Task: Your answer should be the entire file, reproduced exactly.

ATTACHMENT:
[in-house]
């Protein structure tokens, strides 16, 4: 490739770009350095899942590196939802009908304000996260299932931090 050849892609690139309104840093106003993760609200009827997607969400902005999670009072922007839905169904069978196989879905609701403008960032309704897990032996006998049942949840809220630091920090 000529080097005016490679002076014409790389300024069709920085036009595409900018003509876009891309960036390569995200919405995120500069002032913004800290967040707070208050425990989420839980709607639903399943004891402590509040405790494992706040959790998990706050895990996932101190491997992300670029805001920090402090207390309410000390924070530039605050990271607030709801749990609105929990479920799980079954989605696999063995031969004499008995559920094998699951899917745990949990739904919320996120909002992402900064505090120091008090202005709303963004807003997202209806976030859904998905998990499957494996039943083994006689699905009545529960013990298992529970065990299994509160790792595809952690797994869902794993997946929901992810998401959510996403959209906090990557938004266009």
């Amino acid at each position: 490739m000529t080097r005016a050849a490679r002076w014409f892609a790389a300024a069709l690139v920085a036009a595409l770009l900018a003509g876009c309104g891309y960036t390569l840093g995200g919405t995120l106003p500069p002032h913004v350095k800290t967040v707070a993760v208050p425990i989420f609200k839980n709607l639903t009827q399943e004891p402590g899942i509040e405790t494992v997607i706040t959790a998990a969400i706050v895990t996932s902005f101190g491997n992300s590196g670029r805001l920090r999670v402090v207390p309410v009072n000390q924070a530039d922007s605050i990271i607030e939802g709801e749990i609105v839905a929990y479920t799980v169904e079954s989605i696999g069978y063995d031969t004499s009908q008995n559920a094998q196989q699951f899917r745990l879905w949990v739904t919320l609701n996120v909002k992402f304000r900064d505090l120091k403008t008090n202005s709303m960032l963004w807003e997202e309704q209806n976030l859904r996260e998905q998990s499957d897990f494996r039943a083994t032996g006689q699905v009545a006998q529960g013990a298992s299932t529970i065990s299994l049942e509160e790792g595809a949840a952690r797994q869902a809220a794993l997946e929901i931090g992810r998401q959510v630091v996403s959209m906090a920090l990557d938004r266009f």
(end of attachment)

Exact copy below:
[in-house]
């Protein structure tokens, strides 16, 4: 490739770009350095899942590196939802009908304000996260299932931090 050849892609690139309104840093106003993760609200009827997607969400902005999670009072922007839905169904069978196989879905609701403008960032309704897990032996006998049942949840809220630091920090 000529080097005016490679002076014409790389300024069709920085036009595409900018003509876009891309960036390569995200919405995120500069002032913004800290967040707070208050425990989420839980709607639903399943004891402590509040405790494992706040959790998990706050895990996932101190491997992300670029805001920090402090207390309410000390924070530039605050990271607030709801749990609105929990479920799980079954989605696999063995031969004499008995559920094998699951899917745990949990739904919320996120909002992402900064505090120091008090202005709303963004807003997202209806976030859904998905998990499957494996039943083994006689699905009545529960013990298992529970065990299994509160790792595809952690797994869902794993997946929901992810998401959510996403959209906090990557938004266009």
């Amino acid at each position: 490739m000529t080097r005016a050849a490679r002076w014409f892609a790389a300024a069709l690139v920085a036009a595409l770009l900018a003509g876009c309104g891309y960036t390569l840093g995200g919405t995120l106003p500069p002032h913004v350095k800290t967040v707070a993760v208050p425990i989420f609200k839980n709607l639903t009827q399943e004891p402590g899942i509040e405790t494992v997607i706040t959790a998990a969400i706050v895990t996932s902005f101190g491997n992300s590196g670029r805001l920090r999670v402090v207390p309410v009072n000390q924070a530039d922007s605050i990271i607030e939802g709801e749990i609105v839905a929990y479920t799980v169904e079954s989605i696999g069978y063995d031969t004499s009908q008995n559920a094998q196989q699951f899917r745990l879905w949990v739904t919320l609701n996120v909002k992402f304000r900064d505090l120091k403008t008090n202005s709303m960032l963004w807003e997202e309704q209806n976030l859904r996260e998905q998990s499957d897990f494996r039943a083994t032996g006689q699905v009545a006998q529960g013990a298992s299932t529970i065990s299994l049942e509160e790792g595809a949840a952690r797994q869902a809220a794993l997946e929901i931090g992810r998401q959510v630091v996403s959209m906090a920090l990557d938004r266009f």